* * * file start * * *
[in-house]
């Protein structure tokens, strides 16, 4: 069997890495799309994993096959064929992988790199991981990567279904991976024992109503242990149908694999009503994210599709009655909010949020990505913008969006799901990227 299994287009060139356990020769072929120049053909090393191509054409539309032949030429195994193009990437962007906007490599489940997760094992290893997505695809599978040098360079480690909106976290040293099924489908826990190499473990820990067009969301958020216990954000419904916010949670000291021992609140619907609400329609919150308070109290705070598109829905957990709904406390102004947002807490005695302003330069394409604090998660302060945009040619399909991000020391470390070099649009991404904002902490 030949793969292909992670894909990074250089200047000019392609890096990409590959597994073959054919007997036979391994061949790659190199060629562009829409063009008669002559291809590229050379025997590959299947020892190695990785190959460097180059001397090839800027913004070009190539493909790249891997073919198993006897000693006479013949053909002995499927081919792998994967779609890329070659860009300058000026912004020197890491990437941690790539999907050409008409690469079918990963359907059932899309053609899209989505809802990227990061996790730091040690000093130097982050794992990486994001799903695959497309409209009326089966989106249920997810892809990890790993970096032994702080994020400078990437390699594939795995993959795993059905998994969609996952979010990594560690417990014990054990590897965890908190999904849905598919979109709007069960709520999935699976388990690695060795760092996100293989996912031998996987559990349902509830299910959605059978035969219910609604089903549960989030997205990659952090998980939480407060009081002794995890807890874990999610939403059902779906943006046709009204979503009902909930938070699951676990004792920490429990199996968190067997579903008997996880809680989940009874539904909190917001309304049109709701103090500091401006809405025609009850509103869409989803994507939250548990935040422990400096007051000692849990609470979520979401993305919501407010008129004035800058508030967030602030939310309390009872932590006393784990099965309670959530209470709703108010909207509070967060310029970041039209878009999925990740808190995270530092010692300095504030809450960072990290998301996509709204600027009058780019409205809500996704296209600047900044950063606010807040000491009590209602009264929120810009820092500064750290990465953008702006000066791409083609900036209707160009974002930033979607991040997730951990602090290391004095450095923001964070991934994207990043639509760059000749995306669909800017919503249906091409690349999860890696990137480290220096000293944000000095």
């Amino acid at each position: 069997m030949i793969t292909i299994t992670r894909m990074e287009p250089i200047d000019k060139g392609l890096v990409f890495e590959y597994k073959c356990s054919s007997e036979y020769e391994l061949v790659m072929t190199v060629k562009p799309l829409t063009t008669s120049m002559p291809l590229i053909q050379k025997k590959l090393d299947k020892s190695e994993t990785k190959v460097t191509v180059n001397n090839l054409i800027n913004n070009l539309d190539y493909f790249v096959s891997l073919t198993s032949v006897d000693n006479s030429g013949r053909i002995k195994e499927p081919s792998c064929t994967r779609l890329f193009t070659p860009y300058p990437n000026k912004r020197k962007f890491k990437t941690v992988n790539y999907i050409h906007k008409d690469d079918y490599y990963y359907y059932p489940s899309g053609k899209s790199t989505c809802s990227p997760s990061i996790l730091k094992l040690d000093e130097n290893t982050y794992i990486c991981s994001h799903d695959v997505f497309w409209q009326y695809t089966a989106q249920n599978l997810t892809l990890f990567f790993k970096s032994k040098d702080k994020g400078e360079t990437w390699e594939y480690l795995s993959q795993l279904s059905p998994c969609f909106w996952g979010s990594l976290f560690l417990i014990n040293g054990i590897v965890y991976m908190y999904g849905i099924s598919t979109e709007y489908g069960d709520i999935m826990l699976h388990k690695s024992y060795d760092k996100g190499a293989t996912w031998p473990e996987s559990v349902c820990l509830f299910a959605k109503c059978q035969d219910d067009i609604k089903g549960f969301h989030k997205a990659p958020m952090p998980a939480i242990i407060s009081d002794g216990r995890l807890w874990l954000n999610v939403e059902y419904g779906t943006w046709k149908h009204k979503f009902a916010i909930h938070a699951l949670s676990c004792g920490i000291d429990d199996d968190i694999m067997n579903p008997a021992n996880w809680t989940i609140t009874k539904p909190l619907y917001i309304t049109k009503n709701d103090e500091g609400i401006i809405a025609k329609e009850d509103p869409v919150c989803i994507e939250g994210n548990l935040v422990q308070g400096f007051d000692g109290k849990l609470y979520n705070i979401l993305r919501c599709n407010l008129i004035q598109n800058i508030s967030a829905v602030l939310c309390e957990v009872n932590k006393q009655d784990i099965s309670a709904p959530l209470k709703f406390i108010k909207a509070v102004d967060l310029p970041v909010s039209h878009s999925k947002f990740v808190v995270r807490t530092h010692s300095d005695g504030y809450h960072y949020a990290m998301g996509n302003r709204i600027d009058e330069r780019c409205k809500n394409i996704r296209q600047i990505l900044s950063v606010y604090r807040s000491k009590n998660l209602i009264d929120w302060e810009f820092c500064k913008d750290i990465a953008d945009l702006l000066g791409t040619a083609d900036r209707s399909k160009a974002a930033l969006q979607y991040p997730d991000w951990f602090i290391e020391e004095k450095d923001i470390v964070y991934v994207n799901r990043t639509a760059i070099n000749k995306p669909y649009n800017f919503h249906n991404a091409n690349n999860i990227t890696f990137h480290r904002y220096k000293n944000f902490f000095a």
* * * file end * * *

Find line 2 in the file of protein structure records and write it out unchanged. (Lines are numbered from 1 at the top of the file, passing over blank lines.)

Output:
């Protein structure tokens, strides 16, 4: 069997890495799309994993096959064929992988790199991981990567279904991976024992109503242990149908694999009503994210599709009655909010949020990505913008969006799901990227 299994287009060139356990020769072929120049053909090393191509054409539309032949030429195994193009990437962007906007490599489940997760094992290893997505695809599978040098360079480690909106976290040293099924489908826990190499473990820990067009969301958020216990954000419904916010949670000291021992609140619907609400329609919150308070109290705070598109829905957990709904406390102004947002807490005695302003330069394409604090998660302060945009040619399909991000020391470390070099649009991404904002902490 030949793969292909992670894909990074250089200047000019392609890096990409590959597994073959054919007997036979391994061949790659190199060629562009829409063009008669002559291809590229050379025997590959299947020892190695990785190959460097180059001397090839800027913004070009190539493909790249891997073919198993006897000693006479013949053909002995499927081919792998994967779609890329070659860009300058000026912004020197890491990437941690790539999907050409008409690469079918990963359907059932899309053609899209989505809802990227990061996790730091040690000093130097982050794992990486994001799903695959497309409209009326089966989106249920997810892809990890790993970096032994702080994020400078990437390699594939795995993959795993059905998994969609996952979010990594560690417990014990054990590897965890908190999904849905598919979109709007069960709520999935699976388990690695060795760092996100293989996912031998996987559990349902509830299910959605059978035969219910609604089903549960989030997205990659952090998980939480407060009081002794995890807890874990999610939403059902779906943006046709009204979503009902909930938070699951676990004792920490429990199996968190067997579903008997996880809680989940009874539904909190917001309304049109709701103090500091401006809405025609009850509103869409989803994507939250548990935040422990400096007051000692849990609470979520979401993305919501407010008129004035800058508030967030602030939310309390009872932590006393784990099965309670959530209470709703108010909207509070967060310029970041039209878009999925990740808190995270530092010692300095504030809450960072990290998301996509709204600027009058780019409205809500996704296209600047900044950063606010807040000491009590209602009264929120810009820092500064750290990465953008702006000066791409083609900036209707160009974002930033979607991040997730951990602090290391004095450095923001964070991934994207990043639509760059000749995306669909800017919503249906091409690349999860890696990137480290220096000293944000000095």